MSHA Expands Authority

By Aram Kalousdian, Editor | September 28, 2010

Maryland Attorney Adele L. Abrams, Esquire told attendees of the recent 2008 Michigan Aggregates Association Annual Meeting, held at Soaring Eagle Casino & Resort in Mt. Pleasant, that the U.S. Mine, Safety and Health Administration (MSHA) is expanding its authority.

"Not only are they cracking down hard on mining operations, but they are also trying to expand their turf, and this impacts those of you that have multifaceted operations. This is really cutting edge. Just in the last couple of months I've had cases where MSHA has asserted jurisdiction at asphalt batch plants. I've had three cases where they showed up at off-site maintenance shops that are primarily servicing construction equipment, but they might be repairing mining equipment as well. They are getting into stockpile sales yards that are, maybe, one mile away from any active quarry. These are all areas that they have refrained from inspecting in the past," Abrams said.

"This should give you pause. Because you may be under the Michigan Occupational Safety and Health Administration, but it doesn't mean that an MSHA inspector won't show up at your operation and say 'let me in or I'm going to get an injunction from a U.S. District Court and come back with a U.S. Marshall.' That is happening.

"If these things happen, make sure you tell them that they have overstepped MSHA's jurisdiction. These are cases where you would want to go to an expedited hearing for any citations they issue, because if you let them in and don't make a big deal out of it because they issued a couple of small citations, you will have waived that argument in the future.

"What we're dealing with right now is the fallout from the Sago Mine disaster. The mining industry regulation environment changed forever, I think, on January 2, 2006. That was when the Sago coal mine exploded."

The Miner Health Enhancement Act of 2007 (Public Law 109–236) was signed by President George W. Bush in June 2006. The legislation required rule making action to amend Part 100 penalties. It took effect on April 23, 2007.

"I have never seen a piece of legislation that has as much in it as this bill did go through like this in six months. Quite frankly, I think that the aggregates industry was thrown off-guard by this. So many of the initial hearings focused on underground coal, technology issues, communications, and tracking of people underground, that we thought that all they were going to do was give the underground coal industry a smack. However, President Bush signed this bill and no one looked at the history behind it to find out how it came to be what it is, but the result was that the penalty provision extended to all mines," Abrams said.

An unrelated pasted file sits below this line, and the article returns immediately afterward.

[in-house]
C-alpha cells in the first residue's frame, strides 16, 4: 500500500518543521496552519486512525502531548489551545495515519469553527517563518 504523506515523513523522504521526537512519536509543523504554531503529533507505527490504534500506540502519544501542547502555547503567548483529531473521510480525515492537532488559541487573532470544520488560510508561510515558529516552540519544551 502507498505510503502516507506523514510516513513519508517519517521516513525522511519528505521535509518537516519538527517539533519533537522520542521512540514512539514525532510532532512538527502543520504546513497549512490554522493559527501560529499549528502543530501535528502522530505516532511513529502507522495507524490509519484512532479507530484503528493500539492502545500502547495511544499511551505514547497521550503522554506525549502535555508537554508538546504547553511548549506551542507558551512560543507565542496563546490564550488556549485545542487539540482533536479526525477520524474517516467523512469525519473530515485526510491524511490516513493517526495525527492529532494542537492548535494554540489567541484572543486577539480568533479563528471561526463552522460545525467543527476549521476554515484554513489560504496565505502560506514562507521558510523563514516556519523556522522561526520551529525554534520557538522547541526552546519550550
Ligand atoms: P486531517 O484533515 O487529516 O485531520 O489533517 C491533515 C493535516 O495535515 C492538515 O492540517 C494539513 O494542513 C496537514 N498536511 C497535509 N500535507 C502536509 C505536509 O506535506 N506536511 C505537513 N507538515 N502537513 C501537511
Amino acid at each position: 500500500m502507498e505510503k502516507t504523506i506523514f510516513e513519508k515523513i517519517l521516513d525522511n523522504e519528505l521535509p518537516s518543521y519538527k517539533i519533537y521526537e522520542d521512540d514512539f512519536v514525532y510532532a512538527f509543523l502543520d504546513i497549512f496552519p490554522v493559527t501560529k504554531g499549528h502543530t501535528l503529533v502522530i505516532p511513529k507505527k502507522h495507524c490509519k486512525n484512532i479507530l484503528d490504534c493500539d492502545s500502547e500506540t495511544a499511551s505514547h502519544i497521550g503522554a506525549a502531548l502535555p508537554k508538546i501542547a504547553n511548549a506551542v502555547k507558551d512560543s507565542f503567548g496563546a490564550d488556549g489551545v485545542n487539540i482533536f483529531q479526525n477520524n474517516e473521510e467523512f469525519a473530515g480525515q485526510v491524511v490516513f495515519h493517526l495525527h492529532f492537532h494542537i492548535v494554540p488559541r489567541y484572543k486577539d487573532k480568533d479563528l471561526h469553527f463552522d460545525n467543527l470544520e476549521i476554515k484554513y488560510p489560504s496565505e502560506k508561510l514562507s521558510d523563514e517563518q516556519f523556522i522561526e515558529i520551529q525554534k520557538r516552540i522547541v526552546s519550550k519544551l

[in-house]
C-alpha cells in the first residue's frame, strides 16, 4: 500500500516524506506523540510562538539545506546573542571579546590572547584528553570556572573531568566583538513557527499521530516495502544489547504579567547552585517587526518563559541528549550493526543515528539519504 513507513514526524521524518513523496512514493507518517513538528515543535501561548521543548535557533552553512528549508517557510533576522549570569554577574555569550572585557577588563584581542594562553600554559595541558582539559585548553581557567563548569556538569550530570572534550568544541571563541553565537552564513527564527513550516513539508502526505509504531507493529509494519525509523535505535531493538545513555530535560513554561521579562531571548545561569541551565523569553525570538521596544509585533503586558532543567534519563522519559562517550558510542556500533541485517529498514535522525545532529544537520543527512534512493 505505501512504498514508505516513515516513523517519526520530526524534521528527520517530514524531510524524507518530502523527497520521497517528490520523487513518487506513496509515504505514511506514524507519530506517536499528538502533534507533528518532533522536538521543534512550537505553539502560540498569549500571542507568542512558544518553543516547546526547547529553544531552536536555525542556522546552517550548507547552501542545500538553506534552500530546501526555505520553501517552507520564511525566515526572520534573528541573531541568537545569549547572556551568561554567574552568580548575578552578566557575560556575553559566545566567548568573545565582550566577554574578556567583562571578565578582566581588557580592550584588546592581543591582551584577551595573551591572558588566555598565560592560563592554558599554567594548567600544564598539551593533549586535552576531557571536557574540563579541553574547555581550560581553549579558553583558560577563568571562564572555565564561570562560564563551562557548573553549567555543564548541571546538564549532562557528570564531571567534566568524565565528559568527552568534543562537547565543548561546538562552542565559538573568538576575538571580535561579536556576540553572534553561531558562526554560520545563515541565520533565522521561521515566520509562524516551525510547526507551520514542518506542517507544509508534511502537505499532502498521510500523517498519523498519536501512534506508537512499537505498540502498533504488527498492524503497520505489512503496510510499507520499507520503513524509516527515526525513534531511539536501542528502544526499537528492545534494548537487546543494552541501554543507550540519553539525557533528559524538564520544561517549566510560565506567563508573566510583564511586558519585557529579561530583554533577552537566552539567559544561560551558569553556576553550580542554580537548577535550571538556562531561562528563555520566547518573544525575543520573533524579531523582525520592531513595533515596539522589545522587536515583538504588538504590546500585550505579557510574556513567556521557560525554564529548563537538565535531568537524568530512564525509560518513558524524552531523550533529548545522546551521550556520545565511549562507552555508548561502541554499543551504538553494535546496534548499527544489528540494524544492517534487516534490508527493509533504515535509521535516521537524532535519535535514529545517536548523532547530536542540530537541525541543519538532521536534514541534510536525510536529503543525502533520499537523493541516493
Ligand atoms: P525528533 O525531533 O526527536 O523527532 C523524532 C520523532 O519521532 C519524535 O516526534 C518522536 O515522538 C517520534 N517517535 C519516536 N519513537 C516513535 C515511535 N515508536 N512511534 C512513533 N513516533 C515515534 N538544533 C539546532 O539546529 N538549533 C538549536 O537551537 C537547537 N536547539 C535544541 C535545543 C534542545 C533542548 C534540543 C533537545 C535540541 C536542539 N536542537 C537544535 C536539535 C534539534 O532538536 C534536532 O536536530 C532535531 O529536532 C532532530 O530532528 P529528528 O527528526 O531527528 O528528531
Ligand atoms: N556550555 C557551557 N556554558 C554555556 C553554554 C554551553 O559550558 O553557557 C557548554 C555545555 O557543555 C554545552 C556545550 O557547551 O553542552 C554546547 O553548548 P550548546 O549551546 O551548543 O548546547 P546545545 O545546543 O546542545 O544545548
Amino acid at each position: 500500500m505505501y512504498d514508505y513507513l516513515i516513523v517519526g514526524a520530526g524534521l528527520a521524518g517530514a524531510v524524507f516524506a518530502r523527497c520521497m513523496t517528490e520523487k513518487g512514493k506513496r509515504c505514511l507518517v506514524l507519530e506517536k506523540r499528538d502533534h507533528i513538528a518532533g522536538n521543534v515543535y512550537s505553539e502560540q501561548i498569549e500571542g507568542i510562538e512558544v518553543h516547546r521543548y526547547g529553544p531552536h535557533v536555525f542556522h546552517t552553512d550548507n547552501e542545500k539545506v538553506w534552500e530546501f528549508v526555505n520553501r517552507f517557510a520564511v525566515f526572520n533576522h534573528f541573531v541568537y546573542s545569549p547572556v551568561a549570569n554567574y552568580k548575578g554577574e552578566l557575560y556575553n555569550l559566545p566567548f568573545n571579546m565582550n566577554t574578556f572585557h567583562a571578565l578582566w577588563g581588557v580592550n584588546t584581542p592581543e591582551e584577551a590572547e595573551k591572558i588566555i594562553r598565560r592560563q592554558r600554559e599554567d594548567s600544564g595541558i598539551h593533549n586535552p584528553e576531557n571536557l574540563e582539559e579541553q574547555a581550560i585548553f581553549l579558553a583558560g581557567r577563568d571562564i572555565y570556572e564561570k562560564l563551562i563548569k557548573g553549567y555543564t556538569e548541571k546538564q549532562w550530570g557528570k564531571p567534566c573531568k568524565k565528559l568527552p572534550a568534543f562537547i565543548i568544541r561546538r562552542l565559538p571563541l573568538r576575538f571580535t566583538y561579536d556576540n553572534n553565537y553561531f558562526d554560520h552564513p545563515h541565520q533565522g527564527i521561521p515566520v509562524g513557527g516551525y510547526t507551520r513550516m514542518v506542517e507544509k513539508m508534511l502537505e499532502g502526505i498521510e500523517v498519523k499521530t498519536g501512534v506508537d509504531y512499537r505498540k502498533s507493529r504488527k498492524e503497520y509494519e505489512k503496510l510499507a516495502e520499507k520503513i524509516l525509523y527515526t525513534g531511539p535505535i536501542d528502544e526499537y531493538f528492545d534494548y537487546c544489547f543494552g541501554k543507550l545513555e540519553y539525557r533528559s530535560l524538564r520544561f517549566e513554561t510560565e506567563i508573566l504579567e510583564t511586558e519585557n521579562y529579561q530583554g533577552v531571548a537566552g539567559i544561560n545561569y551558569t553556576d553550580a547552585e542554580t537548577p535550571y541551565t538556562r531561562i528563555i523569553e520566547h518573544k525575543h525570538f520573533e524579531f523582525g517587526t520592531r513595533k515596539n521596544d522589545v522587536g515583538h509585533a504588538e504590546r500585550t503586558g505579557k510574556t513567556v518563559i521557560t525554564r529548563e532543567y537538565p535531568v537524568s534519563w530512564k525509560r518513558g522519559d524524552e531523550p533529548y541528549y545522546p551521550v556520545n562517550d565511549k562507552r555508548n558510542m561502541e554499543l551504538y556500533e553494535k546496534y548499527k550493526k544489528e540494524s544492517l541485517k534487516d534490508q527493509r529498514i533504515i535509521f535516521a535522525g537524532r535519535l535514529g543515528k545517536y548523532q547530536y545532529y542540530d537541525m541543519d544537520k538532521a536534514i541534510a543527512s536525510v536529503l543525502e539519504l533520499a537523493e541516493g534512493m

Under the Miner Health Enhancement Act of 2007, criminal penalties do not require an injury. Criminal penalties are capped at $250,000 for the first offense and $500,000 for the second offense. The act also:

  • Raises the maximum civil penalty for "flagrant" violations to $220,000
  • Imposes a $2,000 minimum for Section 104(d)(1) citations/orders
  • Imposes a $4,000 minimum for Section 104(d)(2) orders
  • Requires mine operators to make notification within 15 minutes of all incidents/accidents which pose a reasonable risk of death. Civil penalties range from $5,000 to $60,000
  • Gives MSHA the power to request an injunction (shutting down a mine) in cases where the mine has refused to pay a final order MSHA penalty

Criminal penalties include one year in prison; five years in prison if documents are falsified. Abrams explained that checking the wrong box on a training form can be considered a falsified document.

The Supplemental Miner Act is pending in Congress. The House of Representatives passed its version (HR 2768) in January; however, the Senate version (S. 1655) is still pending. The supplemental legislation:

  • Includes additional penalty increases ($500 for non-significant and non-substantial minimum penalties and $1,000 for significant and substantial minimum penalties)
  • Mandates adoption of National Institute for Occupational Safety and Health (NIOSH) Recommended Exposure Limits (RELs), and the Occupational Safety and Health Administration (OSHA) HazCom standard and asbestos standard without any formal rule making (the asbestos provision is now moot)
  • Drops the silica exposure limit from 100 mg/m3 to 50 mg/m3 and also modifies the coal respirable dust standard
  • Would require posting bond for many civil penalty cases in order to have the right to contest citations/orders
  • Would eliminate consideration of all penalties' impacts on the ability to remain in business
  • Would require mine operators to pay contractors' civil penalties if contractors default
  • Would bar attorneys from representing the company and its agents (leaving supervisors without counsel during initial investigations in most cases)
  • Would give MSHA enhanced subpoena power
  • Would add a new $250,000 penalty for a pattern of violations — in addition to underlying civil penalties

An amendment to HR 2768 would put all penalty revenues in a trust fund to finance MSHA inspections.